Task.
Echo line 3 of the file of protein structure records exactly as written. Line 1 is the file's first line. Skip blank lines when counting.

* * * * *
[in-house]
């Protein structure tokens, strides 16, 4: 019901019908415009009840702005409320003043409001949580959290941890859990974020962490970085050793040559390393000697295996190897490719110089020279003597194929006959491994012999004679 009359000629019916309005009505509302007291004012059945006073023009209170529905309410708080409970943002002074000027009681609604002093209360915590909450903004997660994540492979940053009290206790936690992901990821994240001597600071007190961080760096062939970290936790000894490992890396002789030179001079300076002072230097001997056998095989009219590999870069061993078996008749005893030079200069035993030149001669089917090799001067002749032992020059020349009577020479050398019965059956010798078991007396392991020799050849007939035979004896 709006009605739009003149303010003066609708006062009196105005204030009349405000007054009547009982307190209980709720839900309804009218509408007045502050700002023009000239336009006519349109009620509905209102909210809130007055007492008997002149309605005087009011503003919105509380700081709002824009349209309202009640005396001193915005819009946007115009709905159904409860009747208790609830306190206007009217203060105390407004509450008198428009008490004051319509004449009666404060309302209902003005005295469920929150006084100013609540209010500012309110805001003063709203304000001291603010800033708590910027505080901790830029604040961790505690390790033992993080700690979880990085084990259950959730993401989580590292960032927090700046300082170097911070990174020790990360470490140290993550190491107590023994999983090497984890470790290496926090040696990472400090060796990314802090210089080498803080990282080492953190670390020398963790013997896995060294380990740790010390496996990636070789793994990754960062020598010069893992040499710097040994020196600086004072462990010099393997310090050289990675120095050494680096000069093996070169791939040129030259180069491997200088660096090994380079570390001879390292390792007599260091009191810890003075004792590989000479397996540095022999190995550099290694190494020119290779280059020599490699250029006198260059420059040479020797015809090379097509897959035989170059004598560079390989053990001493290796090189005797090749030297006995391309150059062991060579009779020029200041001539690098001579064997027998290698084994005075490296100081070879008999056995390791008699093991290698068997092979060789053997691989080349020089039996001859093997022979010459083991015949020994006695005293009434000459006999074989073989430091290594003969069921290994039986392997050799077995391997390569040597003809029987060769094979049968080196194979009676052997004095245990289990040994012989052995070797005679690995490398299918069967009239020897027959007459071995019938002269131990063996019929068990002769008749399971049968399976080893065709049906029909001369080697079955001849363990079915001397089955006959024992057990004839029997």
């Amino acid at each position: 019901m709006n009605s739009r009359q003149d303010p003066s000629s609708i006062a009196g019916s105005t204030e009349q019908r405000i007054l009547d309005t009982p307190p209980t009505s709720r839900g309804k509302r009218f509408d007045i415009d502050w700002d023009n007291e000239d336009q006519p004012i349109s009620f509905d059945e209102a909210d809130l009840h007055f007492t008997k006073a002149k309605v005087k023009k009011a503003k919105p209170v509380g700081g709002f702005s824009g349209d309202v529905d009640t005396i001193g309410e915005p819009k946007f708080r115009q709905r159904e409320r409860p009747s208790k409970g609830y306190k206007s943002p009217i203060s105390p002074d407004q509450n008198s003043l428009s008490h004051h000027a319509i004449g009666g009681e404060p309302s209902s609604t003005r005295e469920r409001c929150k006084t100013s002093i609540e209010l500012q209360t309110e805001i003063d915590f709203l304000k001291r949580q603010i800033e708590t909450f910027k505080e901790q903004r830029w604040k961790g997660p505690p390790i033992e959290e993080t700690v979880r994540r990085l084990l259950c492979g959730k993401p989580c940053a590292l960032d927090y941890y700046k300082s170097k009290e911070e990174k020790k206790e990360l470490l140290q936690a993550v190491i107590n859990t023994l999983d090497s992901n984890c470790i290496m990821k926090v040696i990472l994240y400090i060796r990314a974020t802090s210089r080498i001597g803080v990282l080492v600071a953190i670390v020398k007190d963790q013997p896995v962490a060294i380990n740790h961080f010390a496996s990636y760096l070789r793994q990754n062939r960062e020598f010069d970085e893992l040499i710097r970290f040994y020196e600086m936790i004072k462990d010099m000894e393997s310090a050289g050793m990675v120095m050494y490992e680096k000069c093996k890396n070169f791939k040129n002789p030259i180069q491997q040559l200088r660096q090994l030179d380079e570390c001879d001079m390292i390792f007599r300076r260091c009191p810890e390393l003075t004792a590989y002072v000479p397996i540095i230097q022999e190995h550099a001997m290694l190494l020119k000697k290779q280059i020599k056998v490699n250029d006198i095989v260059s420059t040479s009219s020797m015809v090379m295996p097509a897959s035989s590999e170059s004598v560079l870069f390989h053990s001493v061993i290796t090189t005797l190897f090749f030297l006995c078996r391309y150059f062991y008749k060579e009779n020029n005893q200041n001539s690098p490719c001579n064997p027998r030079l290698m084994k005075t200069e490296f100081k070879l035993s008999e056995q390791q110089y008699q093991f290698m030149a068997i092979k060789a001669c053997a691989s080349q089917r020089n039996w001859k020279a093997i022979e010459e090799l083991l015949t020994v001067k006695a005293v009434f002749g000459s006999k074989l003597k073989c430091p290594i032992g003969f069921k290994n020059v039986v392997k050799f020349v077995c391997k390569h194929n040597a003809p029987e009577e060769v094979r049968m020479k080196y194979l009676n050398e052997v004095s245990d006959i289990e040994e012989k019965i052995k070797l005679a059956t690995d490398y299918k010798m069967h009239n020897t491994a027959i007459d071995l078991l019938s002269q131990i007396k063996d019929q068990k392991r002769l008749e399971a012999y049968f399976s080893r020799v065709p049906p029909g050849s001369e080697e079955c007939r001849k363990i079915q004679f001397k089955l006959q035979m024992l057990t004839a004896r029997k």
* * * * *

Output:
């Amino acid at each position: 019901m709006n009605s739009r009359q003149d303010p003066s000629s609708i006062a009196g019916s105005t204030e009349q019908r405000i007054l009547d309005t009982p307190p209980t009505s709720r839900g309804k509302r009218f509408d007045i415009d502050w700002d023009n007291e000239d336009q006519p004012i349109s009620f509905d059945e209102a909210d809130l009840h007055f007492t008997k006073a002149k309605v005087k023009k009011a503003k919105p209170v509380g700081g709002f702005s824009g349209d309202v529905d009640t005396i001193g309410e915005p819009k946007f708080r115009q709905r159904e409320r409860p009747s208790k409970g609830y306190k206007s943002p009217i203060s105390p002074d407004q509450n008198s003043l428009s008490h004051h000027a319509i004449g009666g009681e404060p309302s209902s609604t003005r005295e469920r409001c929150k006084t100013s002093i609540e209010l500012q209360t309110e805001i003063d915590f709203l304000k001291r949580q603010i800033e708590t909450f910027k505080e901790q903004r830029w604040k961790g997660p505690p390790i033992e959290e993080t700690v979880r994540r990085l084990l259950c492979g959730k993401p989580c940053a590292l960032d927090y941890y700046k300082s170097k009290e911070e990174k020790k206790e990360l470490l140290q936690a993550v190491i107590n859990t023994l999983d090497s992901n984890c470790i290496m990821k926090v040696i990472l994240y400090i060796r990314a974020t802090s210089r080498i001597g803080v990282l080492v600071a953190i670390v020398k007190d963790q013997p896995v962490a060294i380990n740790h961080f010390a496996s990636y760096l070789r793994q990754n062939r960062e020598f010069d970085e893992l040499i710097r970290f040994y020196e600086m936790i004072k462990d010099m000894e393997s310090a050289g050793m990675v120095m050494y490992e680096k000069c093996k890396n070169f791939k040129n002789p030259i180069q491997q040559l200088r660096q090994l030179d380079e570390c001879d001079m390292i390792f007599r300076r260091c009191p810890e390393l003075t004792a590989y002072v000479p397996i540095i230097q022999e190995h550099a001997m290694l190494l020119k000697k290779q280059i020599k056998v490699n250029d006198i095989v260059s420059t040479s009219s020797m015809v090379m295996p097509a897959s035989s590999e170059s004598v560079l870069f390989h053990s001493v061993i290796t090189t005797l190897f090749f030297l006995c078996r391309y150059f062991y008749k060579e009779n020029n005893q200041n001539s690098p490719c001579n064997p027998r030079l290698m084994k005075t200069e490296f100081k070879l035993s008999e056995q390791q110089y008699q093991f290698m030149a068997i092979k060789a001669c053997a691989s080349q089917r020089n039996w001859k020279a093997i022979e010459e090799l083991l015949t020994v001067k006695a005293v009434f002749g000459s006999k074989l003597k073989c430091p290594i032992g003969f069921k290994n020059v039986v392997k050799f020349v077995c391997k390569h194929n040597a003809p029987e009577e060769v094979r049968m020479k080196y194979l009676n050398e052997v004095s245990d006959i289990e040994e012989k019965i052995k070797l005679a059956t690995d490398y299918k010798m069967h009239n020897t491994a027959i007459d071995l078991l019938s002269q131990i007396k063996d019929q068990k392991r002769l008749e399971a012999y049968f399976s080893r020799v065709p049906p029909g050849s001369e080697e079955c007939r001849k363990i079915q004679f001397k089955l006959q035979m024992l057990t004839a004896r029997k």